…….But I Feel Fine

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But not that actively!

It has taken me longer than I intended to make this post. If you can cast your mind back to the end of August I published the first of two planned pieces on research into our attitudes towards retirement which had been carried out by the Skipton Building Society. And in case you can’t, or you somehow managed to miss it (!), you can find the post at It’s The End Of The World As We Know It……. and the Skipton Research by clicking this link – you’ll need to scroll down the page a bit.

In that post I looked at the negative aspects of our view of retirement, and promised to complete the two-parter with the positives. And here I am!

As I said previously, the research was roughly 2:1 in favour of positive thoughts about retirement. In total, there were 13 positive words and phrases, which were:

Carefree, Relaxing, Holidays, Family Time, Golden years, Stress-free, Exciting, Fun, Wonderful, Quiet, One long holiday, Adventurous, Idyllic

You’ll be delighted to know that I don’t intend to work through these one by one. as they tend to overlap and form one overall picture. In short, if you’ve done your planning and are prepared for retirement, it is this:

 

Alright, it may not be all about football (though that does feature a lot in my life!) but if you listen to the words they talk about taking the chance to enjoy yourself when it comes along. If that isn’t at retirement then I don’t know when it could be! If football isn’t your thing – and yes, American readers, I’m sorry but that really IS football! – then maybe this will sum up for you what people said in the survey:

 

There are so many versions of that song, which conveys the ‘let’s have fun’ approach that so many think of when they consider retirement. I love this version, though I’ve never understood why Mr Porter was wearing a wetsuit underneath his clothes. Anyone know why?

By now you’ll probably have gathered that I agree with those who said all those good words about what retirement can mean. I’ve had just over a year and have loved every minute of it so far. Well, maybe not the penalty shootout at Wembley in May, but everything else. I did my planning and preparation and, whilst I have to keep to a budget and avoid any wild spending sprees, I have enough to live on and can enjoy my retirement. I know I was lucky enough to stumble into employment with a good pension scheme, but as I’ve said before I invested a lot in it and feel that I’ve earned some time enjoying myself. I can recommend it! There are some minor downsides though: as I get older I do tend to forget things, and often have to check what day of the week it is, for example – but at least I can always tell when it is the weekend: the newspapers are much heavier and there’s footy on the telly all afternoon!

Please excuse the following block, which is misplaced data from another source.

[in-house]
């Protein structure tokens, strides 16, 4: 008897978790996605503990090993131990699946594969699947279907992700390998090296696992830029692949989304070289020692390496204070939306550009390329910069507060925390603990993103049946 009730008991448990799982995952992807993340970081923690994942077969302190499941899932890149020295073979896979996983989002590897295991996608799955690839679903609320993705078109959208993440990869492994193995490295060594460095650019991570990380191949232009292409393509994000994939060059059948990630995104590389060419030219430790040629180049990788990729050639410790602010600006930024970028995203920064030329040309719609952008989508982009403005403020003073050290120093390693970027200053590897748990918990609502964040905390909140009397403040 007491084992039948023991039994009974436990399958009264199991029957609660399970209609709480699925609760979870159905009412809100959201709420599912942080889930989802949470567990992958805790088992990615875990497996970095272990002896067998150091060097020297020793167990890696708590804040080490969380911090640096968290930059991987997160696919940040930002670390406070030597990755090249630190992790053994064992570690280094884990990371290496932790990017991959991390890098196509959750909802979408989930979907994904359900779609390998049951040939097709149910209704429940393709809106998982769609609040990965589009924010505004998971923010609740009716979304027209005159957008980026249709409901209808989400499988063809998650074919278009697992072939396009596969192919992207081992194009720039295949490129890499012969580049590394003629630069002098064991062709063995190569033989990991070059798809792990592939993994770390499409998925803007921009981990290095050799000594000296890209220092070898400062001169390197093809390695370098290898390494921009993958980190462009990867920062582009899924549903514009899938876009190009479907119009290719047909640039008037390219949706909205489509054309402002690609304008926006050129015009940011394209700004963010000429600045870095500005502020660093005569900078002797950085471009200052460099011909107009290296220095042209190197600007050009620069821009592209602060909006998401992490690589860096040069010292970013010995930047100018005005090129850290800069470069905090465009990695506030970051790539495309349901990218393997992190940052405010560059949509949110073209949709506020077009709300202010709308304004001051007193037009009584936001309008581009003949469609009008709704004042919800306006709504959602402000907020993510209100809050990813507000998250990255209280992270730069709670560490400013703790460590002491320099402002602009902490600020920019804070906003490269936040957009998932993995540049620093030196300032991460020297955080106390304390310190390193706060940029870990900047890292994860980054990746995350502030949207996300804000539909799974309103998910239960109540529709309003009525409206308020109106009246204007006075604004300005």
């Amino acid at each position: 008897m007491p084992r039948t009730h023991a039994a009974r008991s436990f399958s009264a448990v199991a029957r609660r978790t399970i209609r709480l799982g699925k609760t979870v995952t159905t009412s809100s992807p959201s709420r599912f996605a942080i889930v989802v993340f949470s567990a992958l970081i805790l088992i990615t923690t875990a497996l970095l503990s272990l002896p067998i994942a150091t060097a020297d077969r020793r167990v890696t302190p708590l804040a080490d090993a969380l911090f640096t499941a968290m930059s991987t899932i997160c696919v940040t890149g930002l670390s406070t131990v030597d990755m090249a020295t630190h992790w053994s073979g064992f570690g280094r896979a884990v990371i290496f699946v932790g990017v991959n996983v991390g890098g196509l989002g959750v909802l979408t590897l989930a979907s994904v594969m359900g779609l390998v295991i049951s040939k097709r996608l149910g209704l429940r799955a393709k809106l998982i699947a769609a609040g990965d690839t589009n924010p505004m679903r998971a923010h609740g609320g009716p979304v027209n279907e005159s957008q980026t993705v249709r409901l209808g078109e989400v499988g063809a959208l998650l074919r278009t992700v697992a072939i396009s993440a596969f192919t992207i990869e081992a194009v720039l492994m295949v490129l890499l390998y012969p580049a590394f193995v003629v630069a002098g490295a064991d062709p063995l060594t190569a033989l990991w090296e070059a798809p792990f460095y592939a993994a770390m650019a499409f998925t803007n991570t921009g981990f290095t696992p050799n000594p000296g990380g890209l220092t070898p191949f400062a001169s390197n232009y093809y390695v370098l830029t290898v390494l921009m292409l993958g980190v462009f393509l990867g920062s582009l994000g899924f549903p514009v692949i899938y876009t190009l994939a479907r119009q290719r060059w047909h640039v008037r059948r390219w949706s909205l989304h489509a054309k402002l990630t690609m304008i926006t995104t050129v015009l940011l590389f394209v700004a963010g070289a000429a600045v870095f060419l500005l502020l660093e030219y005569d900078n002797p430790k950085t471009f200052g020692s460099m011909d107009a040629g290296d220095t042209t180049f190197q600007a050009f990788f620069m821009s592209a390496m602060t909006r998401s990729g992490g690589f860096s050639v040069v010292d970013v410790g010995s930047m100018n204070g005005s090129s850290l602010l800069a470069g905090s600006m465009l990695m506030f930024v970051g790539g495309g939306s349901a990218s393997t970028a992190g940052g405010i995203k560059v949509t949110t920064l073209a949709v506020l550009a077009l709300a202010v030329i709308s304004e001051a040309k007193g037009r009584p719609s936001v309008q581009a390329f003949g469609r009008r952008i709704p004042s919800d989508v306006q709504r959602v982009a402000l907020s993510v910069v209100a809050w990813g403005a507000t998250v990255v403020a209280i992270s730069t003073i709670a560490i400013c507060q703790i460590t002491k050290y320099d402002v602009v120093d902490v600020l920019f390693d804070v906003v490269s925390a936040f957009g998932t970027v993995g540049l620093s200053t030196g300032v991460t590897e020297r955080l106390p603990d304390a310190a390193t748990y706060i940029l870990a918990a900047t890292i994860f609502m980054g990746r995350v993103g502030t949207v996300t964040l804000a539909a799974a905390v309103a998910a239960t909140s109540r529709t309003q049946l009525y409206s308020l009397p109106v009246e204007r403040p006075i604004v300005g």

imageSomeone once described the retired person’s week as comprising 6 Saturdays and a Sunday, which I think sums it up rather well. Looking back at the survey results, I do feel carefree and relaxed just about all of the time. I can balance the quieter times at home on my own with forays into the big wide world – family, friends, our local town centre, London, Leyton Orient, music, theatre etc. I’ve got myself a decent camera for the first time in my life and am learning how to use it and to take ‘proper’ photographs for a change, rather than the snaps I have so far managed on my iPhone. If you’re really lucky I may share some with you one day – unless you pay me large amounts of money not to! I’ve just signed up for an online course to learn how to develop apps for iPhones and iPads (other tech brands are available – but you’d prefer the best, right?). I’m going to learn to play a musical instrument. I’m planning to write more, not just on here but other kinds of writing too – though that is some way off, I’ll admit. And no doubt I’ll come up with other ways to occupy my time in a way I enjoy. That, to me, is the essence of retirement: the ability to choose what I want to do and when, and to give it up if I don’t like it.

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My Butlins weekend

One of the words that came up in the survey surprised me a little: Adventurous. I’ve never thought of myself as being the adventurous type, and after 61 years of mundane normality I think it unlikely I’ll change now. Unless, of course, you count my having made a booking for Butlins. In Skegness. In December. For those who don’t know Skeggy – which I guess is anyone outside the UK – it is one of the old style English seaside towns, whose main claim to fame is that it had one of the first Butlins holiday camps when they started in the 1950s. It doesn’t enjoy quite the same cachet as, say, St Tropez, Bondi Beach or Malibu. Its reputation is more like the Jeremy Kyle Show on holiday – or Jerry Springer, if that means more to you. To be fair, I’ve only been there once before, for work reasons. It was in August, in the British summer – allegedly. Even with my extremely low centre of gravity I was almost blown away in the gentle breezes that crash in off the North Sea! Not quite Hurricane Gonzalo, more like Windy Wilfred, but it certainly lived up to its reputation as being ‘bracing.’ I’m not going for a seaside holiday though – they run a number of themed music weekends throughout the year, and I’ve booked on one of those. Again, if you behave yourselves, I’ll tell you more after I’ve been.